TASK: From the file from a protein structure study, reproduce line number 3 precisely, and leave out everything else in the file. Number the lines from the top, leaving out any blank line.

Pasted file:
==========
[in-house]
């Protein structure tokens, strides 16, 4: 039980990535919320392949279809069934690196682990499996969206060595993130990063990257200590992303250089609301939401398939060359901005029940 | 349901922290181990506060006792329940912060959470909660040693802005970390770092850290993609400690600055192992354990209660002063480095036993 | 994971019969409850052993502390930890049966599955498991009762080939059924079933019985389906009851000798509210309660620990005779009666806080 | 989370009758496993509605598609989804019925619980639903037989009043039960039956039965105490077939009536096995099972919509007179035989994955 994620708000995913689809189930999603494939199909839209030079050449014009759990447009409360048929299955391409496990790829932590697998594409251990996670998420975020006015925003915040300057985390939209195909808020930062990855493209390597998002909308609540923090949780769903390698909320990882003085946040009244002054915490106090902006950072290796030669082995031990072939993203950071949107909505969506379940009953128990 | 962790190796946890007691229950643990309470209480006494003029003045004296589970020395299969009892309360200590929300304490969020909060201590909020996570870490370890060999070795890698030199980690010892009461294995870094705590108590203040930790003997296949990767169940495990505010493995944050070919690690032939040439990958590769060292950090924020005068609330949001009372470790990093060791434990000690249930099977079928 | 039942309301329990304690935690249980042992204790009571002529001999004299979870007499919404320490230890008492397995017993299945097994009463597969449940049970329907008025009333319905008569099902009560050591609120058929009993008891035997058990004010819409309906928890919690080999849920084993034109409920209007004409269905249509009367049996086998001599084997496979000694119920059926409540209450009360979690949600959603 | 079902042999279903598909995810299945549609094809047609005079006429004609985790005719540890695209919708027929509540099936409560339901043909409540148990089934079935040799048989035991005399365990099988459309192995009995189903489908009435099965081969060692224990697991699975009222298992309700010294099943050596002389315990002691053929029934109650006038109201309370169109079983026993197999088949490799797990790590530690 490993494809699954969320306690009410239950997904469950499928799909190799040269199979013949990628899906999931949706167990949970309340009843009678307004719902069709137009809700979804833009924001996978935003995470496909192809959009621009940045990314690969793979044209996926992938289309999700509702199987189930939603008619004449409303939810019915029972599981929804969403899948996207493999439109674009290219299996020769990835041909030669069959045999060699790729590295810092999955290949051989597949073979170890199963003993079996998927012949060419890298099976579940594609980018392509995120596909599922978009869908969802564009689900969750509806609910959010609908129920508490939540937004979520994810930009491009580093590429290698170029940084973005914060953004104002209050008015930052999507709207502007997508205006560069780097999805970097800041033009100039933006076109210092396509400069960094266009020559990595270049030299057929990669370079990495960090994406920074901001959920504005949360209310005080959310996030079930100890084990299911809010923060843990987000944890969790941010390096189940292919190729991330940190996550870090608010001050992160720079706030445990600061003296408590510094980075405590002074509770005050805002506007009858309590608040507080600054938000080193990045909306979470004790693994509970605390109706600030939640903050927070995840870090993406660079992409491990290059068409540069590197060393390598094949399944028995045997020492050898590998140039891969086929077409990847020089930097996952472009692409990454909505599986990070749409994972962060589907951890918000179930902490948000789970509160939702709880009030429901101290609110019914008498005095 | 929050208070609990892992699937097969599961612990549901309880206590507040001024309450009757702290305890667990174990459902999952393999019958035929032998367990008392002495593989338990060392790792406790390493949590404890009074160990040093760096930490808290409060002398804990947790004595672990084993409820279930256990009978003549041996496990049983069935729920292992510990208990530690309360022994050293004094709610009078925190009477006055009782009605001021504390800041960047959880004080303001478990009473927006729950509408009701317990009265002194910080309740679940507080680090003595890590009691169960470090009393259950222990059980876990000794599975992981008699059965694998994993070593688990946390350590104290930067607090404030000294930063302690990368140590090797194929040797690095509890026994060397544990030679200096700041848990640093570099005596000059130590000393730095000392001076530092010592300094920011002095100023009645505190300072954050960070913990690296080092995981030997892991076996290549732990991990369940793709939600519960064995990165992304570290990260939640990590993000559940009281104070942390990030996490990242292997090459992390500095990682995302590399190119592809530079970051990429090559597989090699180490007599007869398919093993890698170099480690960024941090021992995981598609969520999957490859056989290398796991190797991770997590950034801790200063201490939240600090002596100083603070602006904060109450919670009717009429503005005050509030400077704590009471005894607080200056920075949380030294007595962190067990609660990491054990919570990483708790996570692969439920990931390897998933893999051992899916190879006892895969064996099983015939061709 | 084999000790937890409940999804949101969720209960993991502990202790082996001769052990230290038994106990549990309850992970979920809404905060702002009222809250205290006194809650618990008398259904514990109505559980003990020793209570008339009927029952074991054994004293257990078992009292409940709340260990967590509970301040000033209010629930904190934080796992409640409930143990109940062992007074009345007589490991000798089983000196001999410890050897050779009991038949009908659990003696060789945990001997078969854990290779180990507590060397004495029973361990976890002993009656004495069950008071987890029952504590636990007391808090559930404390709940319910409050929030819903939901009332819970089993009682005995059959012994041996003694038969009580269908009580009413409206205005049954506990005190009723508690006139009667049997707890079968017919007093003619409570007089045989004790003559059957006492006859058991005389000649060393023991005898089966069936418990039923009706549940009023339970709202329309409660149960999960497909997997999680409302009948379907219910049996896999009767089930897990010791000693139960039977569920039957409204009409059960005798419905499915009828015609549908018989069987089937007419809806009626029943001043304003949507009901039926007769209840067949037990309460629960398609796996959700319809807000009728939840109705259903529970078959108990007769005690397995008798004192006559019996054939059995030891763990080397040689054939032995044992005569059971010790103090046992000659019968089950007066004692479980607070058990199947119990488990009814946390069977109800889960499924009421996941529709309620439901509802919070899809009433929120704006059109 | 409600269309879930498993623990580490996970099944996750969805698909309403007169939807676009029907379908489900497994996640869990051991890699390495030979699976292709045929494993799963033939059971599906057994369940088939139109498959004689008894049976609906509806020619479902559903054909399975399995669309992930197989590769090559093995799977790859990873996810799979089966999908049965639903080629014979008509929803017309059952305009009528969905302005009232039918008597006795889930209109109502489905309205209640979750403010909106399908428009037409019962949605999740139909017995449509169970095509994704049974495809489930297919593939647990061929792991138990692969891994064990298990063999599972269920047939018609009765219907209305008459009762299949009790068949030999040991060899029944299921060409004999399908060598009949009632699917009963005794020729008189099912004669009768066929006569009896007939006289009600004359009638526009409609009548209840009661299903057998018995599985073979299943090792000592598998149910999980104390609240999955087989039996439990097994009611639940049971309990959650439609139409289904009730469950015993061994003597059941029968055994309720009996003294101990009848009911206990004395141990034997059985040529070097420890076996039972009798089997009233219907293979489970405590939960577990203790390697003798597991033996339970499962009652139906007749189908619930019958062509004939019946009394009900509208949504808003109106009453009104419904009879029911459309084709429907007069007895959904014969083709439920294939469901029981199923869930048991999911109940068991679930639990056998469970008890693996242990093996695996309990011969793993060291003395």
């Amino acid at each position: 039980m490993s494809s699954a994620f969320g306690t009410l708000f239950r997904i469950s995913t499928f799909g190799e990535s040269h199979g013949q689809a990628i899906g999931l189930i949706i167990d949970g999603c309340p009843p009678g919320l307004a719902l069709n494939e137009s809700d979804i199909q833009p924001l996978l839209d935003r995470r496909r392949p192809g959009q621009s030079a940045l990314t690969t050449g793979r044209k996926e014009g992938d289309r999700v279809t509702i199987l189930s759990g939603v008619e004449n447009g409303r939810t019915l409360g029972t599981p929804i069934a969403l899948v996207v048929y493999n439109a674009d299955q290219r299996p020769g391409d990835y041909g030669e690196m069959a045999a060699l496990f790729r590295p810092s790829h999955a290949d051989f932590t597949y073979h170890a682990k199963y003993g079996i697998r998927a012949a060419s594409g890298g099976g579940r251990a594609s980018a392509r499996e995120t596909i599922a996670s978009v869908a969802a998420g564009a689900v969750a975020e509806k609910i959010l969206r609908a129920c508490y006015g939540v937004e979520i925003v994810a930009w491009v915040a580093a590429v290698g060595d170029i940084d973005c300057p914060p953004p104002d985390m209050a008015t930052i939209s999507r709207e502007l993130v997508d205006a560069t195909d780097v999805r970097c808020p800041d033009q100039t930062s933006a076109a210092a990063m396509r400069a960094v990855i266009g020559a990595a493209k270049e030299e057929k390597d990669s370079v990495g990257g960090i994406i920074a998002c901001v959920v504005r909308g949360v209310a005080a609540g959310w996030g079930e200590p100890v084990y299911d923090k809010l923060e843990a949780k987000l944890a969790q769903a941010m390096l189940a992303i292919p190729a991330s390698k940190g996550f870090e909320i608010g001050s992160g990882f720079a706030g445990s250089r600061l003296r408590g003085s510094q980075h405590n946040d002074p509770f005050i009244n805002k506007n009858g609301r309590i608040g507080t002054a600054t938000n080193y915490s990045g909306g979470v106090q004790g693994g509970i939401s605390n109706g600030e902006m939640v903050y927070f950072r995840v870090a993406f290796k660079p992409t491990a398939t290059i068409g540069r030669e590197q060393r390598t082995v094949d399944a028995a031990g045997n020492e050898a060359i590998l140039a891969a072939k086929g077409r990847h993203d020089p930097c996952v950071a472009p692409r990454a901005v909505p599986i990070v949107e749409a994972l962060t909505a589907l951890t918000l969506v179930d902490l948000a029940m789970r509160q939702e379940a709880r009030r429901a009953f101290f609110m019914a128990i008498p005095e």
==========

């Amino acid at each position: 039980m490993s494809s699954a994620f969320g306690t009410l708000f239950r997904i469950s995913t499928f799909g190799e990535s040269h199979g013949q689809a990628i899906g999931l189930i949706i167990d949970g999603c309340p009843p009678g919320l307004a719902l069709n494939e137009s809700d979804i199909q833009p924001l996978l839209d935003r995470r496909r392949p192809g959009q621009s030079a940045l990314t690969t050449g793979r044209k996926e014009g992938d289309r999700v279809t509702i199987l189930s759990g939603v008619e004449n447009g409303r939810t019915l409360g029972t599981p929804i069934a969403l899948v996207v048929y493999n439109a674009d299955q290219r299996p020769g391409d990835y041909g030669e690196m069959a045999a060699l496990f790729r590295p810092s790829h999955a290949d051989f932590t597949y073979h170890a682990k199963y003993g079996i697998r998927a012949a060419s594409g890298g099976g579940r251990a594609s980018a392509r499996e995120t596909i599922a996670s978009v869908a969802a998420g564009a689900v969750a975020e509806k609910i959010l969206r609908a129920c508490y006015g939540v937004e979520i925003v994810a930009w491009v915040a580093a590429v290698g060595d170029i940084d973005c300057p914060p953004p104002d985390m209050a008015t930052i939209s999507r709207e502007l993130v997508d205006a560069t195909d780097v999805r970097c808020p800041d033009q100039t930062s933006a076109a210092a990063m396509r400069a960094v990855i266009g020559a990595a493209k270049e030299e057929k390597d990669s370079v990495g990257g960090i994406i920074a998002c901001v959920v504005r909308g949360v209310a005080a609540g959310w996030g079930e200590p100890v084990y299911d923090k809010l923060e843990a949780k987000l944890a969790q769903a941010m390096l189940a992303i292919p190729a991330s390698k940190g996550f870090e909320i608010g001050s992160g990882f720079a706030g445990s250089r600061l003296r408590g003085s510094q980075h405590n946040d002074p509770f005050i009244n805002k506007n009858g609301r309590i608040g507080t002054a600054t938000n080193y915490s990045g909306g979470v106090q004790g693994g509970i939401s605390n109706g600030e902006m939640v903050y927070f950072r995840v870090a993406f290796k660079p992409t491990a398939t290059i068409g540069r030669e590197q060393r390598t082995v094949d399944a028995a031990g045997n020492e050898a060359i590998l140039a891969a072939k086929g077409r990847h993203d020089p930097c996952v950071a472009p692409r990454a901005v909505p599986i990070v949107e749409a994972l962060t909505a589907l951890t918000l969506v179930d902490l948000a029940m789970r509160q939702e379940a709880r009030r429901a009953f101290f609110m019914a128990i008498p005095e």